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135
Pouring Resin: Easy and Inexpensive

Removal

Drying time depends on a number of factors; amount of catalyst, size of mold, and even weather conditions. Typically twenty four hours is the minimum curing time. To test the piece before removal, gently touch the exposed resin. Test it for how sticky it may be. If it is very sticky wait longer, if it is only tacky you may remove it. Removal is done by gently prying back the latex mold from the piece. At the same time you are prying the edge gently push on the bottom.

You can use a dental pick to help pry the edge of the latex mold from the piece. Be careful of any molded detail. If you give the cast piece time to dry outside the mold the stickiness will go away.

Extra Notes

You can drill and sand this resin.

If you notice air bubbles you can use a piece of hobby wire and insert it into the resin and gently pop the bubble. Do this early before the resin sets.

Another method of removing air bubbles is to gently tap you mold. The larger the mold the more effective this method is.

When the cast piece is removed it may be a bit sticky, be careful not to squeeze to hard or you’ll add your finger print to the cast detail.
Project Photos
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About the Author

About Scott Lodder (slodder)
FROM: NORTH CAROLINA, UNITED STATES

I modeled when I was a teenager. College, family and work stopped me for a while. Then I picked it back up after about 12 years off. My main focus is dioramas. I like the complete artistic method of story telling. Dioramas involve so many aspects of modeling and I enjoy getting involved in the ...


Comments

This is very helpful. Thanks Slodder for writing it.
MAR 15, 2003 - 11:28 AM
Thanks for hundred times!!! This is what I need to build my own conversion set from resin. Michal
MAR 15, 2003 - 07:21 PM
VERY NICE THANKS ROBERTO
MAR 16, 2003 - 08:15 AM
very good artcile.thanks slodder
MAR 16, 2003 - 06:25 PM
Solid article... and some real nice pictures. On small flat pieces, I also use a lot of Latex rubber mold, but I apply it with a cheap "sponge" paintbrush. that I discard after use. I also use the re-inforcement fiberglass tape every third layer, and do a minimum of 6 total layers. Here are a couple of other tips I would add, based on my experience of trial and error: 1) to reduce bubbles, place the mold on a sheet of cardboard, and set it on top of your cloths drier. Throw a few wet towels in the dryer. After pouring the resin, turn on the dryer and the tumbling vibrations of the wet towels in the dryer willl shake loose 99% of any trapped bubbles... this also works well if casting plaster in the mold. 2) If you are casting in a cold room (below 60-degrees F), you might consider putting the filled mold into your microwave. once it is poured and still in liquid form.. any additional heat that you can provide to the cold resin will aid in curing to a harder finish... but BE CAREFUL, especially on small items... if you over-heat, your resin may actually MELT back to liquid, and start "boiling".... stay nearby, and start with small timed increments of 15-20 seconds. I find this technique works extremely well, especially on molds with really fine, thin detail. 3) Take your time and measure accurately... if you use too little catalyst, then the finished piece will come out of the mold sticky and oily. If you think this may have been a bad "pour - hit the microwave - and the sooner the better! 4) When pouring resin, consider using wax paper or disposable cardboard beneath the mold - resin pouring often results in some drips and strands of "spider webs"....and the stuff when wet doesn't come off of a wooden or formica tabletop easily. If you DO spill some resin on a cherished surface - DON'T (D-O-N-'T) try to wipe it up while it is wet... it will only smear into a superfine coat. Just let it "set up". Once it is firm and hard, you may be able to "pop" or slide the piece off.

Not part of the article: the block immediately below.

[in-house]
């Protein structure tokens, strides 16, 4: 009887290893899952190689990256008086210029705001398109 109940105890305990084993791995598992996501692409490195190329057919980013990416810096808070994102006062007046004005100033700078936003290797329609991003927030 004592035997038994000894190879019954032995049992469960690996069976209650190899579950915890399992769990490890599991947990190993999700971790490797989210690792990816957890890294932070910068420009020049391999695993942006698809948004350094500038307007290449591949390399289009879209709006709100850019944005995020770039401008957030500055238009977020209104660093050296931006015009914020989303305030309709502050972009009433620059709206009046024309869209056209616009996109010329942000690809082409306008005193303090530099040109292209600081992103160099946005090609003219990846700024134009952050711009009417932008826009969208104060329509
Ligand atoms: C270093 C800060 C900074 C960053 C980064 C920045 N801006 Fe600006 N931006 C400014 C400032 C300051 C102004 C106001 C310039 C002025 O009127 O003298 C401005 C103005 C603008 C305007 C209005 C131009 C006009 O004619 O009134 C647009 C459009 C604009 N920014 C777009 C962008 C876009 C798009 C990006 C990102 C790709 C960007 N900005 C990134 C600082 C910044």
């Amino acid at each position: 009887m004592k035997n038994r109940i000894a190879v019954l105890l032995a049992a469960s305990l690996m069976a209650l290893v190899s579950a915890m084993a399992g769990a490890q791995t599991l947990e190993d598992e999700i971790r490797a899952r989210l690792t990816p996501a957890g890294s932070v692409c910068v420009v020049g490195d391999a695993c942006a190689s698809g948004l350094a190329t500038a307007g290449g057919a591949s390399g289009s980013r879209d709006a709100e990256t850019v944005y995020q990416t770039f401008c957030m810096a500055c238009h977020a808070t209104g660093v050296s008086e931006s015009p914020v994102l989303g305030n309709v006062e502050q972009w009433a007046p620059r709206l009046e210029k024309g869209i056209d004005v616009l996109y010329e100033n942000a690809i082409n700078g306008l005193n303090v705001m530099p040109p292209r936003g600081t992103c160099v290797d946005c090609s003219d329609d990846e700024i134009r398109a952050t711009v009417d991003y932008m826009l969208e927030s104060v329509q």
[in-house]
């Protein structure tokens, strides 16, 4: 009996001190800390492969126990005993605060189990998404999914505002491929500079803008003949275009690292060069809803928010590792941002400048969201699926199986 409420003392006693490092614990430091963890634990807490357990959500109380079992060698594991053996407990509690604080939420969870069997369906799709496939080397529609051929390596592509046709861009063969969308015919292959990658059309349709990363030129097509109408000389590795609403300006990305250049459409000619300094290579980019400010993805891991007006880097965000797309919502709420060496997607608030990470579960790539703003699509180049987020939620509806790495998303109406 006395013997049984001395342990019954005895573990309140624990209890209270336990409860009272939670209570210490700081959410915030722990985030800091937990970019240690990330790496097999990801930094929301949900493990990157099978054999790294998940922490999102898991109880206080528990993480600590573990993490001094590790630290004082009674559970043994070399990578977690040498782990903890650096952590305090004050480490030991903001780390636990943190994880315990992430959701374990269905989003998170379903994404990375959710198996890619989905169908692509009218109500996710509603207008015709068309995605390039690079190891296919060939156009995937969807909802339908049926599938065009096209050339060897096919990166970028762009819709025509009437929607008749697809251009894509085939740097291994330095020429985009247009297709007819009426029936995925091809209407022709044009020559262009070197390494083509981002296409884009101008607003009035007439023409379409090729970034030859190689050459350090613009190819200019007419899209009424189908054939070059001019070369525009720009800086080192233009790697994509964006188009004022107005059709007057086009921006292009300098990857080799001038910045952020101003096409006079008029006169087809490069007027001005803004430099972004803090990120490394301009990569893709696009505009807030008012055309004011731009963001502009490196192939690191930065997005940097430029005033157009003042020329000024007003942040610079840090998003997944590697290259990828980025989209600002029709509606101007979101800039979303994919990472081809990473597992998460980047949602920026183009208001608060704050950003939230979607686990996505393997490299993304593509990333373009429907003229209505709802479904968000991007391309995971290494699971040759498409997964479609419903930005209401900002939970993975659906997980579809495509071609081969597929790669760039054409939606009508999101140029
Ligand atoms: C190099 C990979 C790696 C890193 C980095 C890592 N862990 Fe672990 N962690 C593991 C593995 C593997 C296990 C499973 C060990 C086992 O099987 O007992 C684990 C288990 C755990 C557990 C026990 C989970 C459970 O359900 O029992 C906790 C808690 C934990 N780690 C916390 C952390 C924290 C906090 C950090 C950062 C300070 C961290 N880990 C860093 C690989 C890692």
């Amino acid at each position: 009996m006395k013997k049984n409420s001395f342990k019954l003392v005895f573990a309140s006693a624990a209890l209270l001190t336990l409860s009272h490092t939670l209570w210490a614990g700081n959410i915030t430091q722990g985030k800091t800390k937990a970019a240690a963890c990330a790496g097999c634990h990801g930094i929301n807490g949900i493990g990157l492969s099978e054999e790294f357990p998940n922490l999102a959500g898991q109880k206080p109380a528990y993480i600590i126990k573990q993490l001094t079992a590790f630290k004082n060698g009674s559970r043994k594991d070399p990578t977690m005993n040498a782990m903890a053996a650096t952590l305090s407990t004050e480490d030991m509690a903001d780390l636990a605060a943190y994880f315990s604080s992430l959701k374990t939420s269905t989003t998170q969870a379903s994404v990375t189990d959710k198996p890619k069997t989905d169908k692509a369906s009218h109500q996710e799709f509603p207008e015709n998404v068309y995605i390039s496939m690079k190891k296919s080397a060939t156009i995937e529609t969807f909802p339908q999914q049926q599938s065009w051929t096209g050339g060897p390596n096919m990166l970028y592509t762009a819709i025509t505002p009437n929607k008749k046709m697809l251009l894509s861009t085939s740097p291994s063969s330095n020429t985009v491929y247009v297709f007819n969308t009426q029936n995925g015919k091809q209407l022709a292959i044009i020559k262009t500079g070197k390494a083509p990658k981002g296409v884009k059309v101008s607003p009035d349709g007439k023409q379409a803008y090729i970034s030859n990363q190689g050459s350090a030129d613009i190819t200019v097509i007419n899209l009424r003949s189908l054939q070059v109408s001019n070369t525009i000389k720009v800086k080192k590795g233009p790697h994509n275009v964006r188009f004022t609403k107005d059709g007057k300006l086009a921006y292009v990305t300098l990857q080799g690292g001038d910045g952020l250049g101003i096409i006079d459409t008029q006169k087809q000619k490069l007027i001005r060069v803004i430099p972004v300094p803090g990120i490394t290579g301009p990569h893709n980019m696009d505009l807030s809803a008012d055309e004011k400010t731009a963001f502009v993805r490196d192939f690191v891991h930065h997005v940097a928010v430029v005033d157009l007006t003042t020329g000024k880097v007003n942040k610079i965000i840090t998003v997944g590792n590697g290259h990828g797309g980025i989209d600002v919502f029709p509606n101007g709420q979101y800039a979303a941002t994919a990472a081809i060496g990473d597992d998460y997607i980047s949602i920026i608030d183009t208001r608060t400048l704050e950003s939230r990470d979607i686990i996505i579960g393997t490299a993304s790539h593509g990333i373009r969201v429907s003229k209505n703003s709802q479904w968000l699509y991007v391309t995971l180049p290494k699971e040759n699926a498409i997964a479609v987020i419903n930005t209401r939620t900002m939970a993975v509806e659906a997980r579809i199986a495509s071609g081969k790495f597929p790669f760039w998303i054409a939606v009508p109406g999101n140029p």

MAR 16, 2003 - 06:49 PM
Never had much luck with this resin to thick for me. But great article!! (++) (:-)
DEC 07, 2003 - 11:29 AM
Good article, Scott. Have you considered trying silicone to make your molds ? It's a bit more expensive, but a lot easier (and less smelly and messy) to work with. Happy to help you out if you like more information on this subject... Jan
DEC 07, 2003 - 11:51 AM
Hey, GF, I think Santa is going to be kind to me in the silicone area. So I'll be 'picking your brain' come January. The idea of the latex mold was to keep it simple and cheap for small items. It's come in very handy a few times. Waiting for January.........................
DEC 07, 2003 - 01:15 PM